reviewed by Tom-Tom
There are many films suited to in-flight movies. Die Hard 2 and Executive Decision aren’t among them. How, then, does Flightplan rank among these films? Would it send passengers into a panic or provide adequate entertainment for the duration?
Beautifully shot by Florian Ballhaus and scored by the late James Horner, Flightplan is wonderful to behold. Like a Philip K. Dick novel, it makes you question your senses and the very existence of reality in a tightly suspenseful way heightened by the great Jodie Foster, who plays a mother who has very possibly lost her 6 year-old daughter on a flight from Berlin to New York. Where is her daughter? Was she even aboard in the first place? Foster’s eyes and face consider all these questions with a deep turmoil. She has reason to be scared. Her husband died in a fall from a building. Everything points to suicide. The reason for the plane journey is to lay him to rest in New York. First on board, Foster and her daughter gloomily observe the casket being loaded into the luggage compartment at which time she draws a heart on the window with her finger.
There is an Air Marshal (Peter Sarsagaard)aboard who reveals himself as panic ensues following perfunctory searches for her daughter turning up nothing. Paranoia sinks in and she accuses two men whom she remembers as peering at her Berlin apartment the evening before. Their Middle Eastern heritage alone make them suspicious for a mustachioed buzz-cut American who looks like a card carrying member of the Michigan Militia if not the NRA.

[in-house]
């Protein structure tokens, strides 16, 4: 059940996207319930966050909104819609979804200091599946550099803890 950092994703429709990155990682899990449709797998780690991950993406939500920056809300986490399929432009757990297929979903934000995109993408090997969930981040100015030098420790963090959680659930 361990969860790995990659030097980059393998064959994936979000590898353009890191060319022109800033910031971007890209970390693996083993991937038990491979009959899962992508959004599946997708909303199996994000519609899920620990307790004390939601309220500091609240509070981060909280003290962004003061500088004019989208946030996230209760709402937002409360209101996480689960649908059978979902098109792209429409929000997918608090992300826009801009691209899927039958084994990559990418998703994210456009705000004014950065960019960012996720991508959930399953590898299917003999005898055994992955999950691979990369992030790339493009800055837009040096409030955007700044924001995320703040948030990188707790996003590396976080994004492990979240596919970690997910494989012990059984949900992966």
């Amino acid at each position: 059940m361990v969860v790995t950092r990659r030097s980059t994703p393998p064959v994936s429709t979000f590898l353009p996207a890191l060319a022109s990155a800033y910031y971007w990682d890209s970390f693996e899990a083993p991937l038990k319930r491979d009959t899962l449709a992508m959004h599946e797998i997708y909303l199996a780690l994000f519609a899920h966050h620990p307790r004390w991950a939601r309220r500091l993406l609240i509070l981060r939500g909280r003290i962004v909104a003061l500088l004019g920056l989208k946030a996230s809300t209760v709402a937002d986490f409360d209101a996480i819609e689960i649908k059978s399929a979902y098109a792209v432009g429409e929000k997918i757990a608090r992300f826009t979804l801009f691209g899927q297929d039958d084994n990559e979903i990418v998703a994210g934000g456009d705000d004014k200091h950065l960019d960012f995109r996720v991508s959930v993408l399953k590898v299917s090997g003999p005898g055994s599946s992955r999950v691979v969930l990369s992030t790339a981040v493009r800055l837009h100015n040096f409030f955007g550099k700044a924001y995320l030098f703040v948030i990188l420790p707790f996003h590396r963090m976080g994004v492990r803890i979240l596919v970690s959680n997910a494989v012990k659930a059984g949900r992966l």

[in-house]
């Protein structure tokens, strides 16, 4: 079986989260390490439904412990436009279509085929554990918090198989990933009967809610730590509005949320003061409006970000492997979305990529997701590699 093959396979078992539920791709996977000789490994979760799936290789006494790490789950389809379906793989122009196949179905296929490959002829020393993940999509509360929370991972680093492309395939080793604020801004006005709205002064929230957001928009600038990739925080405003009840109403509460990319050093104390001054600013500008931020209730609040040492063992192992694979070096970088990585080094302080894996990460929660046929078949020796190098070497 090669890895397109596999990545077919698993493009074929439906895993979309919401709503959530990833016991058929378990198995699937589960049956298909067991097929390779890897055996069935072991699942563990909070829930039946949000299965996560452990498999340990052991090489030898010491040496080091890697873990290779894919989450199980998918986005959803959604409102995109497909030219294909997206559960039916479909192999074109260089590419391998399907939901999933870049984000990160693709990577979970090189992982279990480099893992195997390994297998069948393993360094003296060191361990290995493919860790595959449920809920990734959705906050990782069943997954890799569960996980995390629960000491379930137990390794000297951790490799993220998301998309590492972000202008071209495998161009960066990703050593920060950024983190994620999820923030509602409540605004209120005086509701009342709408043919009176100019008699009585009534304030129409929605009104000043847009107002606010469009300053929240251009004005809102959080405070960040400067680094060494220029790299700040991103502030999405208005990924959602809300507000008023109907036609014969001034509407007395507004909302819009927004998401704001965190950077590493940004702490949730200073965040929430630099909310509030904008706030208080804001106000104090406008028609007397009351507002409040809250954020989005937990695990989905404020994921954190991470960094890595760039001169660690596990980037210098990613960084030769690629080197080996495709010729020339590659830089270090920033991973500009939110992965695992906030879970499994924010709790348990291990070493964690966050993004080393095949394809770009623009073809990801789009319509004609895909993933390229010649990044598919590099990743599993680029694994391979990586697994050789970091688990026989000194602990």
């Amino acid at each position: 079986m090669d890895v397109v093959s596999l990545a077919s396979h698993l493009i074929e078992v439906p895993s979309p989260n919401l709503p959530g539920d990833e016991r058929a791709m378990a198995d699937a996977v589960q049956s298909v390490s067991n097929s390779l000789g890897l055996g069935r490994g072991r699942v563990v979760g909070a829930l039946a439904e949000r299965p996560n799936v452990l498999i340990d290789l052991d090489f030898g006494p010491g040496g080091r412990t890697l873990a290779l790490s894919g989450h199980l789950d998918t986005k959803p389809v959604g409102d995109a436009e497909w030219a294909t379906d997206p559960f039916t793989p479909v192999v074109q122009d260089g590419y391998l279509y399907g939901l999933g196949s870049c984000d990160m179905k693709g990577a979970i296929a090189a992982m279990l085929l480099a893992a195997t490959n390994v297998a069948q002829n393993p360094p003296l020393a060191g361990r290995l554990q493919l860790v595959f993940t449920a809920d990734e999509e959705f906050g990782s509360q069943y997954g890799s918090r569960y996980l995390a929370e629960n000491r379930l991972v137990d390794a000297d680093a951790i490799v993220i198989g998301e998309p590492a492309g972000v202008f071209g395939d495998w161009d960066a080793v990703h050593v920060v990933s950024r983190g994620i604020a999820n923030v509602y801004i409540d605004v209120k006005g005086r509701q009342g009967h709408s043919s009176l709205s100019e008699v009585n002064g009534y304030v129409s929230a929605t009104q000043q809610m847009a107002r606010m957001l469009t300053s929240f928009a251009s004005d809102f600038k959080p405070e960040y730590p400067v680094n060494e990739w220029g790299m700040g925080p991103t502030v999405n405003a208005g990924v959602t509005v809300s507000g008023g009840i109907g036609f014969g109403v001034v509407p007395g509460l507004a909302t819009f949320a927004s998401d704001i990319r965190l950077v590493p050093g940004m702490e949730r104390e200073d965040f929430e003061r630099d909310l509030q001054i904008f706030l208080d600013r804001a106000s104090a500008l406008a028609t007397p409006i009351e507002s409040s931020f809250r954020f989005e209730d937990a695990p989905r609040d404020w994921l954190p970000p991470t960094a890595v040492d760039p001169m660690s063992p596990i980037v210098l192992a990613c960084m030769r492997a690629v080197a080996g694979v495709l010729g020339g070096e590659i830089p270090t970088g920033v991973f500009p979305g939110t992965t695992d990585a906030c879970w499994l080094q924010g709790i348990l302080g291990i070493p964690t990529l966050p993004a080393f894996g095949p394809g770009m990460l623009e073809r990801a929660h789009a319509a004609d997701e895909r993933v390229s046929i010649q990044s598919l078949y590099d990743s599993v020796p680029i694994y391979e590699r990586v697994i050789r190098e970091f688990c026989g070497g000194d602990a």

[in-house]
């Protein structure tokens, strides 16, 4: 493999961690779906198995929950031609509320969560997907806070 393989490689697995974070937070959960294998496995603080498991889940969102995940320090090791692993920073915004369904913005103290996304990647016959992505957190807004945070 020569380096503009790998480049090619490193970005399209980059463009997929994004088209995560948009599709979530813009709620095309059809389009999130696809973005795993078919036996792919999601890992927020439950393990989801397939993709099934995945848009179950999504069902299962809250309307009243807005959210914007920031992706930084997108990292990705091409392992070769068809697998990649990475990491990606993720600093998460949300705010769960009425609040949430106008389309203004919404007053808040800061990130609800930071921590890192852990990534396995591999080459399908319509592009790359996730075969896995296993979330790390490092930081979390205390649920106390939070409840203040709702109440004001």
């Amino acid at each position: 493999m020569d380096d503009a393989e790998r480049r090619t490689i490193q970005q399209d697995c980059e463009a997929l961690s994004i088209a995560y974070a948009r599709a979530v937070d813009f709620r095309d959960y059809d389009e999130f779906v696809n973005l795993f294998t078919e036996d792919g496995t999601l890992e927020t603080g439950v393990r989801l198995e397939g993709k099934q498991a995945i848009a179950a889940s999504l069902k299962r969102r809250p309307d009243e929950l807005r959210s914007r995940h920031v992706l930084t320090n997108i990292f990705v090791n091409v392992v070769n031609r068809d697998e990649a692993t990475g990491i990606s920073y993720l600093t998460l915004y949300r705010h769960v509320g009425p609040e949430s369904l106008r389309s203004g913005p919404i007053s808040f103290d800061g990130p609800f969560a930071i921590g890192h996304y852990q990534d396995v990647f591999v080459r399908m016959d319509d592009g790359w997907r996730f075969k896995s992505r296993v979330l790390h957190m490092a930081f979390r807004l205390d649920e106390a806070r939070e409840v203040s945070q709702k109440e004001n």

Sean Bean plays the reasonable yet professional captain of the aircraft. He indulges procedure for as long as procedurally possible. This isn’t a picture where all non-main characters simply cheer on the lead. He is in charge of the safety of 427 people “none of which are being attended to while we search for [her] daughter.”
This leads the film to its remarkable, jaw-dropping 2nd Act. Foster’s character, interestingly enough, designed this plane and quickly fabricates a rather frightening diversion to escape Marshal supervision and look for her girl on her own. At this point, we don’t know what’s going on precisely so it is with mixed feelings that we follow her hunt.
The conclusion to this mystery is satisfying and appropriate. There are no sneaky storytelling gimmicks, just the plain truth. It’s exhilarating and definitely worth multiple viewings.